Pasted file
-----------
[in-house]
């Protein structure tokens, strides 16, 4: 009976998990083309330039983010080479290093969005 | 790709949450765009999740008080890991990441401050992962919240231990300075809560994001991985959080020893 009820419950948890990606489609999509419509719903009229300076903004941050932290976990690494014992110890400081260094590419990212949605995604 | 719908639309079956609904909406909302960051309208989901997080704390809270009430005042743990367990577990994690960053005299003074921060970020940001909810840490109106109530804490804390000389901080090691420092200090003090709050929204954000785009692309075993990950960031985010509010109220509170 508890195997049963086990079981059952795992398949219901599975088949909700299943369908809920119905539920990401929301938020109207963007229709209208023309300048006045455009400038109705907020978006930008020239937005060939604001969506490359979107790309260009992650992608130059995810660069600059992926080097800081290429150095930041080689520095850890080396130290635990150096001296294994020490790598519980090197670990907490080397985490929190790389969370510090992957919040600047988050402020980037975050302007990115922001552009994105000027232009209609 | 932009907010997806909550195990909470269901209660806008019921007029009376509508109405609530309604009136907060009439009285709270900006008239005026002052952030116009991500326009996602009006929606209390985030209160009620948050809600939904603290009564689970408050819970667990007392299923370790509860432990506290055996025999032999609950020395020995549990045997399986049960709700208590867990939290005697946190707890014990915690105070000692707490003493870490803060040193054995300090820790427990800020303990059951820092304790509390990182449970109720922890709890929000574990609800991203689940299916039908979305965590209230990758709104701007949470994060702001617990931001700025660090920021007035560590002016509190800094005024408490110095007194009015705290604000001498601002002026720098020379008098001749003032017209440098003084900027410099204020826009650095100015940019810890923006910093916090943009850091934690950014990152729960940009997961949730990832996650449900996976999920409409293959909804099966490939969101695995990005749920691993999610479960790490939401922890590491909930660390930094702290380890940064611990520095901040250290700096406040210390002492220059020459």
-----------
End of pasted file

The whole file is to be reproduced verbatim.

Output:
[in-house]
């Protein structure tokens, strides 16, 4: 009976998990083309330039983010080479290093969005 | 790709949450765009999740008080890991990441401050992962919240231990300075809560994001991985959080020893 009820419950948890990606489609999509419509719903009229300076903004941050932290976990690494014992110890400081260094590419990212949605995604 | 719908639309079956609904909406909302960051309208989901997080704390809270009430005042743990367990577990994690960053005299003074921060970020940001909810840490109106109530804490804390000389901080090691420092200090003090709050929204954000785009692309075993990950960031985010509010109220509170 508890195997049963086990079981059952795992398949219901599975088949909700299943369908809920119905539920990401929301938020109207963007229709209208023309300048006045455009400038109705907020978006930008020239937005060939604001969506490359979107790309260009992650992608130059995810660069600059992926080097800081290429150095930041080689520095850890080396130290635990150096001296294994020490790598519980090197670990907490080397985490929190790389969370510090992957919040600047988050402020980037975050302007990115922001552009994105000027232009209609 | 932009907010997806909550195990909470269901209660806008019921007029009376509508109405609530309604009136907060009439009285709270900006008239005026002052952030116009991500326009996602009006929606209390985030209160009620948050809600939904603290009564689970408050819970667990007392299923370790509860432990506290055996025999032999609950020395020995549990045997399986049960709700208590867990939290005697946190707890014990915690105070000692707490003493870490803060040193054995300090820790427990800020303990059951820092304790509390990182449970109720922890709890929000574990609800991203689940299916039908979305965590209230990758709104701007949470994060702001617990931001700025660090920021007035560590002016509190800094005024408490110095007194009015705290604000001498601002002026720098020379008098001749003032017209440098003084900027410099204020826009650095100015940019810890923006910093916090943009850091934690950014990152729960940009997961949730990832996650449900996976999920409409293959909804099966490939969101695995990005749920691993999610479960790490939401922890590491909930660390930094702290380890940064611990520095901040250290700096406040210390002492220059020459």